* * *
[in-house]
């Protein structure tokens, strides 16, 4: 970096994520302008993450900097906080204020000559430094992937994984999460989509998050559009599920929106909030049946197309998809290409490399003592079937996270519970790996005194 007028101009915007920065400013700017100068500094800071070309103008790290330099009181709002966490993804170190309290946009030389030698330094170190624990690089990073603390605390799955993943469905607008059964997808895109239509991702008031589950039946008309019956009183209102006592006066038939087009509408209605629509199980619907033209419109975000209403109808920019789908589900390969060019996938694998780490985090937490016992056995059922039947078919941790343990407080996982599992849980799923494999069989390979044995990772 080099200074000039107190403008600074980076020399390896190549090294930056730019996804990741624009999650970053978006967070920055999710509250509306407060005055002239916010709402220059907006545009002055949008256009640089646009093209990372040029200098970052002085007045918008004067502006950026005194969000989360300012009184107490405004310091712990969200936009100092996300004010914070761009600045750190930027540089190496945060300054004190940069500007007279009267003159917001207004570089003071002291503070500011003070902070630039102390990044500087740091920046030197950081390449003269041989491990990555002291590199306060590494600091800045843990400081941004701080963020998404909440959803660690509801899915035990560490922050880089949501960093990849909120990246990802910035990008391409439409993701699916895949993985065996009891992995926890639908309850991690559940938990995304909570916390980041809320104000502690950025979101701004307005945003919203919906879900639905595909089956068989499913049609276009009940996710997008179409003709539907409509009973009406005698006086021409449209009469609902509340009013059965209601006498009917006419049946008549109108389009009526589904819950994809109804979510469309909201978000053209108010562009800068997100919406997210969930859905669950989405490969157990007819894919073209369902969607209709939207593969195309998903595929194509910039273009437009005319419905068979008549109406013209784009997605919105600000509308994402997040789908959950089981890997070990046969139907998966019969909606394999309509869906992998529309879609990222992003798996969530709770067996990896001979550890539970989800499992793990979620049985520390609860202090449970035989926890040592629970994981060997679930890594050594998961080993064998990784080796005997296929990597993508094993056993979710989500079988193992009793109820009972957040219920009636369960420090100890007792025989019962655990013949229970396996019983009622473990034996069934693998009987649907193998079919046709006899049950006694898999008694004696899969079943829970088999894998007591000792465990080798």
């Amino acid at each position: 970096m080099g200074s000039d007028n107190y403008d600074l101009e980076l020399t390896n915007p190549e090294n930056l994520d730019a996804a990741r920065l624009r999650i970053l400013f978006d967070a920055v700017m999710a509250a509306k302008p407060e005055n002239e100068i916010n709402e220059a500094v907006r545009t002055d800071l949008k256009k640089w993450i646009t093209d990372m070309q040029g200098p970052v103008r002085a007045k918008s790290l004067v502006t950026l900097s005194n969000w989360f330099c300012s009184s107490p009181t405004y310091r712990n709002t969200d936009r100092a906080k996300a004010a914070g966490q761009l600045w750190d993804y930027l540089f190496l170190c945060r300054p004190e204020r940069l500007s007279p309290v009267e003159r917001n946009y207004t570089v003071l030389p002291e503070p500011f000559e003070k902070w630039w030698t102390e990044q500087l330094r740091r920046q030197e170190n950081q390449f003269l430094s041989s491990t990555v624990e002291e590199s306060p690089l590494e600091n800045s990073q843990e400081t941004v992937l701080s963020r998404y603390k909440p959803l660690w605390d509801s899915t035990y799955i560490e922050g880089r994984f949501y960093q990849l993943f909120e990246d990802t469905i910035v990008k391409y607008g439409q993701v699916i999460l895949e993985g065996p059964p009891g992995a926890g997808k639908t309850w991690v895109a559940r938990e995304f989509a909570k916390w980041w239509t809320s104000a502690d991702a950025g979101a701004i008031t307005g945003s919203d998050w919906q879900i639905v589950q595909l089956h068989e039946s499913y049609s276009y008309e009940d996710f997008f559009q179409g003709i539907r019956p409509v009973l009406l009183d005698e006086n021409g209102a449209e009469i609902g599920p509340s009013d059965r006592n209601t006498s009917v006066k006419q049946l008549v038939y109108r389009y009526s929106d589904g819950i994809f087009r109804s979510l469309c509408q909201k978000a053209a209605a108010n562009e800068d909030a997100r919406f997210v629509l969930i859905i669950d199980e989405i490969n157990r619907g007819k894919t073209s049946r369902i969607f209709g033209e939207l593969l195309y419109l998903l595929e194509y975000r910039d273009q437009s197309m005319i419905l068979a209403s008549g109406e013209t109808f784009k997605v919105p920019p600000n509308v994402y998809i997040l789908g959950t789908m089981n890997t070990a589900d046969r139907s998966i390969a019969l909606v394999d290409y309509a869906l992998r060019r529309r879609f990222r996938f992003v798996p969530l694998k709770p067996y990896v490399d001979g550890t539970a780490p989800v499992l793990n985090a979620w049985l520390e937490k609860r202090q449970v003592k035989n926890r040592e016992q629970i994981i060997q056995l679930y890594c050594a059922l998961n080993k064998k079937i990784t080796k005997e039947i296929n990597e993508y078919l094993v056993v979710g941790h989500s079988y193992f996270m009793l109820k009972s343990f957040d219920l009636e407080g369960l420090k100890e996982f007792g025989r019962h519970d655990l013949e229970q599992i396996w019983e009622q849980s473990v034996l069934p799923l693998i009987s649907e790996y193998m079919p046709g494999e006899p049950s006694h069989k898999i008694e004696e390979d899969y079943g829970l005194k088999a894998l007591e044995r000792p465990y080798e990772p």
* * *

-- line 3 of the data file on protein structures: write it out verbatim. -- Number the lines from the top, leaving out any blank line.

């Amino acid at each position: 970096m080099g200074s000039d007028n107190y403008d600074l101009e980076l020399t390896n915007p190549e090294n930056l994520d730019a996804a990741r920065l624009r999650i970053l400013f978006d967070a920055v700017m999710a509250a509306k302008p407060e005055n002239e100068i916010n709402e220059a500094v907006r545009t002055d800071l949008k256009k640089w993450i646009t093209d990372m070309q040029g200098p970052v103008r002085a007045k918008s790290l004067v502006t950026l900097s005194n969000w989360f330099c300012s009184s107490p009181t405004y310091r712990n709002t969200d936009r100092a906080k996300a004010a914070g966490q761009l600045w750190d993804y930027l540089f190496l170190c945060r300054p004190e204020r940069l500007s007279p309290v009267e003159r917001n946009y207004t570089v003071l030389p002291e503070p500011f000559e003070k902070w630039w030698t102390e990044q500087l330094r740091r920046q030197e170190n950081q390449f003269l430094s041989s491990t990555v624990e002291e590199s306060p690089l590494e600091n800045s990073q843990e400081t941004v992937l701080s963020r998404y603390k909440p959803l660690w605390d509801s899915t035990y799955i560490e922050g880089r994984f949501y960093q990849l993943f909120e990246d990802t469905i910035v990008k391409y607008g439409q993701v699916i999460l895949e993985g065996p059964p009891g992995a926890g997808k639908t309850w991690v895109a559940r938990e995304f989509a909570k916390w980041w239509t809320s104000a502690d991702a950025g979101a701004i008031t307005g945003s919203d998050w919906q879900i639905v589950q595909l089956h068989e039946s499913y049609s276009y008309e009940d996710f997008f559009q179409g003709i539907r019956p409509v009973l009406l009183d005698e006086n021409g209102a449209e009469i609902g599920p509340s009013d059965r006592n209601t006498s009917v006066k006419q049946l008549v038939y109108r389009y009526s929106d589904g819950i994809f087009r109804s979510l469309c509408q909201k978000a053209a209605a108010n562009e800068d909030a997100r919406f997210v629509l969930i859905i669950d199980e989405i490969n157990r619907g007819k894919t073209s049946r369902i969607f209709g033209e939207l593969l195309y419109l998903l595929e194509y975000r910039d273009q437009s197309m005319i419905l068979a209403s008549g109406e013209t109808f784009k997605v919105p920019p600000n509308v994402y998809i997040l789908g959950t789908m089981n890997t070990a589900d046969r139907s998966i390969a019969l909606v394999d290409y309509a869906l992998r060019r529309r879609f990222r996938f992003v798996p969530l694998k709770p067996y990896v490399d001979g550890t539970a780490p989800v499992l793990n985090a979620w049985l520390e937490k609860r202090q449970v003592k035989n926890r040592e016992q629970i994981i060997q056995l679930y890594c050594a059922l998961n080993k064998k079937i990784t080796k005997e039947i296929n990597e993508y078919l094993v056993v979710g941790h989500s079988y193992f996270m009793l109820k009972s343990f957040d219920l009636e407080g369960l420090k100890e996982f007792g025989r019962h519970d655990l013949e229970q599992i396996w019983e009622q849980s473990v034996l069934p799923l693998i009987s649907e790996y193998m079919p046709g494999e006899p049950s006694h069989k898999i008694e004696e390979d899969y079943g829970l005194k088999a894998l007591e044995r000792p465990y080798e990772p």